A pedagogical discussion Part II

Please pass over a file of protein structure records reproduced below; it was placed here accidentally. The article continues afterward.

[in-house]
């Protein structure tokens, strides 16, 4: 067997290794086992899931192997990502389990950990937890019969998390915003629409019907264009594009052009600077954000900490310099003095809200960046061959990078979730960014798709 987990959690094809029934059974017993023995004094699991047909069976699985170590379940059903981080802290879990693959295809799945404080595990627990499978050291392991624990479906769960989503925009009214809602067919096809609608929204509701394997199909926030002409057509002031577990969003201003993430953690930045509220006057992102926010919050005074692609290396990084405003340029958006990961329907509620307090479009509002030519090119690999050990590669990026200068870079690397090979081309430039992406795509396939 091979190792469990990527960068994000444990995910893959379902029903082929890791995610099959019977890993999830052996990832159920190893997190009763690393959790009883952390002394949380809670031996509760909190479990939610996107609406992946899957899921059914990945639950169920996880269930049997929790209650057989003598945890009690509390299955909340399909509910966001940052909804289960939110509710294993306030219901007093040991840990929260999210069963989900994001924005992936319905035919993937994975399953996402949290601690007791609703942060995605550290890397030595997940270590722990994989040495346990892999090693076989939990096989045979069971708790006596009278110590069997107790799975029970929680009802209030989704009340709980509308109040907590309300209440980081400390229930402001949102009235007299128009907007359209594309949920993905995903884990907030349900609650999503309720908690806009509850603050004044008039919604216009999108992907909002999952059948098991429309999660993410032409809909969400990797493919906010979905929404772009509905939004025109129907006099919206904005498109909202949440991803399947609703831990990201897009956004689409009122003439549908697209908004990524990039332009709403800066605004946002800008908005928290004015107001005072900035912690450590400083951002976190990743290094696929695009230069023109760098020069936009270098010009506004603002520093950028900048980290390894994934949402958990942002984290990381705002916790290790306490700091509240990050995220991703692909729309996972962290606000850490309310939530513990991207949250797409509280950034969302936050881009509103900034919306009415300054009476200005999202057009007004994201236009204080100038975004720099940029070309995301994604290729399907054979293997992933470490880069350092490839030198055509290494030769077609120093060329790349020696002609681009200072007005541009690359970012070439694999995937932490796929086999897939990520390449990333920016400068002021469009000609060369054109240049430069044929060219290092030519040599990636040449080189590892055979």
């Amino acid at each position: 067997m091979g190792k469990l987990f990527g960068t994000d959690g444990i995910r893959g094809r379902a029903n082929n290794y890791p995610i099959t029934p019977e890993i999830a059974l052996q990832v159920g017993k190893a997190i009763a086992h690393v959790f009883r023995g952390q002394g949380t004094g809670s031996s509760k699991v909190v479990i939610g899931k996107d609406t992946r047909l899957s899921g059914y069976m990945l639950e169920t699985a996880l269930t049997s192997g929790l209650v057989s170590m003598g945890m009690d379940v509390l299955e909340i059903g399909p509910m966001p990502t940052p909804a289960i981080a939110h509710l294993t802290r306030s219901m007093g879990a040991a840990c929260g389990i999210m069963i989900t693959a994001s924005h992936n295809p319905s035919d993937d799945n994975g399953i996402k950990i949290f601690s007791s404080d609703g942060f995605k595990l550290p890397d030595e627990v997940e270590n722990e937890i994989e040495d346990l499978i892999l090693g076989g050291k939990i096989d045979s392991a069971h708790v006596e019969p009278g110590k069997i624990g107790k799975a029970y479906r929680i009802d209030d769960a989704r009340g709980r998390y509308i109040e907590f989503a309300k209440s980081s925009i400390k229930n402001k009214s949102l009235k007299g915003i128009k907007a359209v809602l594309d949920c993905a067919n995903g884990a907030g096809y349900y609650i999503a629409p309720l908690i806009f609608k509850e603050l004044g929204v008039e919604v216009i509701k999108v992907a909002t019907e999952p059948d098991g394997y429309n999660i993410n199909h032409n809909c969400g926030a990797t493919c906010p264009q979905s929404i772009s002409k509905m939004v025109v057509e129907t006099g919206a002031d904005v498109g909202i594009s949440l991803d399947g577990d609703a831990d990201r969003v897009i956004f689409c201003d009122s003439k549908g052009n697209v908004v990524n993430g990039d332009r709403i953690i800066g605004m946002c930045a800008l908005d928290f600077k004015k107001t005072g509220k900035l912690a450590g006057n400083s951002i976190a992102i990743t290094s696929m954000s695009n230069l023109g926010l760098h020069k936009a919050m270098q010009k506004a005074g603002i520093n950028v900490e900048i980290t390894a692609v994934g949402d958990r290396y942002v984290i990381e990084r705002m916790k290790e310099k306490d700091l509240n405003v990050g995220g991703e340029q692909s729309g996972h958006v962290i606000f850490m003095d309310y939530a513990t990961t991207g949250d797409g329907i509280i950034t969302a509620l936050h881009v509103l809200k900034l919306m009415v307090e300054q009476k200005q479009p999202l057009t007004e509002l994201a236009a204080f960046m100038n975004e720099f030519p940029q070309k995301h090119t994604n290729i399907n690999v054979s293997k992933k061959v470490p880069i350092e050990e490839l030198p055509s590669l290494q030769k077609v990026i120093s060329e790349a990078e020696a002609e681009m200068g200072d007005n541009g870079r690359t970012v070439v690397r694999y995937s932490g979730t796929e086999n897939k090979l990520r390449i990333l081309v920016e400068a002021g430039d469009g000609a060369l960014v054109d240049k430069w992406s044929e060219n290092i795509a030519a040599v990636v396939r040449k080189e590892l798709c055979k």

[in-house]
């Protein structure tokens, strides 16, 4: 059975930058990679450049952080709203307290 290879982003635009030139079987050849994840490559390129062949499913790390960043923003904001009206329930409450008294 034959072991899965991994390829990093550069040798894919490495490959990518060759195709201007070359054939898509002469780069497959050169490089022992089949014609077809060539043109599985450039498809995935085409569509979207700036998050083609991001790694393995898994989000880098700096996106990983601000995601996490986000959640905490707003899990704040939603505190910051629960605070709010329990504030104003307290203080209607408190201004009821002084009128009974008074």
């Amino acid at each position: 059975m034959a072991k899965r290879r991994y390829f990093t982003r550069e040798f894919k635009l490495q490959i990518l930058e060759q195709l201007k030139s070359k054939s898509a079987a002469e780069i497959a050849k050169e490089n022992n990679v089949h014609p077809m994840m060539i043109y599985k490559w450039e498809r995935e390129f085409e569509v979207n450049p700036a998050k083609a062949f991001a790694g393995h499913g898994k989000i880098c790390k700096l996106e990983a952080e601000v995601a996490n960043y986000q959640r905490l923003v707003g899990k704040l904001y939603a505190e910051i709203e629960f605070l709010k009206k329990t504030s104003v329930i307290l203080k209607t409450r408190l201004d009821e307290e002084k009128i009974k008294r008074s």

The general task, posed in last week's discussion, was to generate the manifold of rectangles whose areas are equivalent to a given rectangle. The initial tactic chosen, was to divide the given rectangle into an array of congruent squares, and rearrange them into rectangles of different dimensions, but equivalent area. It became clear, that this tactic only yields a discrete ``population'' of rectangles (``rectangular numbers''), whose number depends on some characteristic of the number of divisions chosen. On the other hand, if we arrange the resulting rectangles in such a way, that their lower left-hand corners coincide, and their sides are lined up along the horizontal and vertical axes, then a hidden harmony springs into view: the upper right- hand corners of the rectangles, so arranged, appear to describe a HYPERBOLA, or at least a hyperbola-like curve. The idea suggests itself, that the discreteness of dividing and rearranging parts to form individual rectangles, is bounded from the outside by a higher continuity (ordering), whose presence reveals itself in the hyperbolic ``envelope'' of the rectangles. To proceed further, let us change our tactic, concentrating on the idea, that there must exist a PROCESS of TRANSFORMATION which generates the entire manifold of equivalent-area rectangles and hyperbolic ``envelope'' at the same time. We might adopt the attitude, that any pair of rectangles of equivalent area expresses a kind of INTERVAL within the implied ``hyperbolic'' ordering of the whole. With this in mind, start with any given rectangle, and consider the following approach. If we triple the length of the rectangle, keeping the width the same, then we obtain a rectangle whose area is clearly equivalent to three times that of the original one. If we then reduce the width of the new rectangle to one-third of its original value, while keeping the length unchanged, then the area of the resulting rectangle (with three times, the length, but one-third the width of the original) will clearly be equivalent to the original rectangle's area. In fact, we might verify that equivalence in the former, discrete manner, namely by dividing the original rectangle lengthwise into three congruent rectangles, and then rearranging them to obtain the new one. In the same way, we could quadruple the length of the original rectangle and reduce its width to one-fourth, and so on. Obviously, nothing prevents us from applying the same procedure with ANY factor (i.e. not only 3 or 4), or from reversing the roles of ``length'' and ``width'' in this procedure. At this point, something might occur to us, which allows us to ``jump'' the gap between the discreteness of our former procedure, and the underlying ordering of the problem. Up to now, we have considered as primary a process of multiplying or dividing lengths or widths by some integral number. But now we realize, that the crux of the matter, lies not in this duplicating or dividing up, but rather in the relationship of ``INVERSION'' between the transformation applied to the length and the transformation applied to the width. This suggests a new approach, which does not depend upon whole-number relationships at all. Thus, take any rectangle with length A and width B. Now imagine A prolonged to ANY ARBITRARY LENGTH X. Those two lengths, A and X, define an interval. Evidently, what we must do, is to ``invert'' that interval with respect to B! In other words, construct a length Y, for which the interval (proportion) ``Y to B'' is (in relative terms) congruent to the interval ``A to X''. The required construction can be approached in many different ways. For example, generate a horizontal line, and erect a perpendicular line at some point P. Starting from P, lay off a vertical line segment PQ, whose length is equivalent to X, and determine a point R between P and Q, such that PR is equivalent to the length A. Next, chose an arbitrary point S, lying to the left of P on the horizontal line, and construct a vertical line segment ST whose length is equivalent to B. Now, generate a straight line through the points T and Q. Leaving aside the case, where that line happens to be parallel to the horizontal axis, the line through TQ will intersect the horizontal axis at some point O. Finally, generate a straight line through O and R. That straight line will intersect the vertical line ST at some point U. Reflect on the relationship formed, relative to ``projection'' from O, between the line segments on the two vertical lines from P and S. Evidently, the interval of PR to PQ (i.e. A to X) is congruent to the interval of SU to ST, the latter being equivalent to B. Thus, SU gives us the value Y for the required ``inversion'' of the transformation from A to X. In other words, the transformation of A to X, and the transformation from B to Y are inversions of each other, and the rectangle with sides X, Y will have the equivalent area to the rectangle with sides X and Y. Consider the case, in which the value of X is changing, and observe the manner in which the positions of O and U vary in relation to X. The hyperbolic envelope is already implicit. Those skillful in geometry will be able to devise essentially equivalent constructions, which make it possible to generate the hyperbolic envelope and the entire array of equi-area rectangles at the same time. Just to give a brief indication: Start with a rectangle, whose sides A and B lie on vertical and horizontal axes. Let O and M denote the lower left-hand and lower right-hand corner-points of the rectangle. Generate any ray from O, with variable angle, which intersects the upper horizontal side of the rectangle, at a point P. Prolonging the right vertical side of the rectangle upward, the same ray will intersect that vertical line at some point, Q. Now draw the vertical line at P and the horizontal line at Q. Those two lines intersect at a point R. Now examine the relationship of the rectangle with upper right-hand corner R and lower left-hand corner O, to the original rectangle. Examine the motion of R as a function of the angle of the ray from O. For those who feel the compulsion to scribble algebraic equations, now is the time to kick the habit! The whole point here is to think GEOMETRICALLY. The notion of ``geometrical interval'' supercedes that of discrete arithmetic relationship... [jbt]